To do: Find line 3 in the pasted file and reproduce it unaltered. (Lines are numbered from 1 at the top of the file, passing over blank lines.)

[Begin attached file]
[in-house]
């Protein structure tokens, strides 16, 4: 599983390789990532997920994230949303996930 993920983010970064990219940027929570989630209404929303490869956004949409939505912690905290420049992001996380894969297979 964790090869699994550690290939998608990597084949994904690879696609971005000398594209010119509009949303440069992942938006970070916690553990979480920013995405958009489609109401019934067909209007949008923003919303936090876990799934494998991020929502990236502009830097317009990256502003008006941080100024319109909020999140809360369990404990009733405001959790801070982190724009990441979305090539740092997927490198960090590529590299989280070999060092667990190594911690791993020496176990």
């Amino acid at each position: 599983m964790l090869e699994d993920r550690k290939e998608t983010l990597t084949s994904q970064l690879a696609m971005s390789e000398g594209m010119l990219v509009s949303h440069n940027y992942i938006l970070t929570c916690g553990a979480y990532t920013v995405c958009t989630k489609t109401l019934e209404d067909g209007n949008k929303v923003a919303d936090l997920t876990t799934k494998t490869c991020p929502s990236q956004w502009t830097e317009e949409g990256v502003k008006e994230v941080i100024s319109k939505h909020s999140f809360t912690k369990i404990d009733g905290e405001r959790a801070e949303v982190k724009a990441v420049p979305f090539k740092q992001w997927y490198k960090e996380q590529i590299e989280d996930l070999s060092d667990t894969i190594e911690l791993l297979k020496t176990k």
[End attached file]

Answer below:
């Amino acid at each position: 599983m964790l090869e699994d993920r550690k290939e998608t983010l990597t084949s994904q970064l690879a696609m971005s390789e000398g594209m010119l990219v509009s949303h440069n940027y992942i938006l970070t929570c916690g553990a979480y990532t920013v995405c958009t989630k489609t109401l019934e209404d067909g209007n949008k929303v923003a919303d936090l997920t876990t799934k494998t490869c991020p929502s990236q956004w502009t830097e317009e949409g990256v502003k008006e994230v941080i100024s319109k939505h909020s999140f809360t912690k369990i404990d009733g905290e405001r959790a801070e949303v982190k724009a990441v420049p979305f090539k740092q992001w997927y490198k960090e996380q590529i590299e989280d996930l070999s060092d667990t894969i190594e911690l791993l297979k020496t176990k």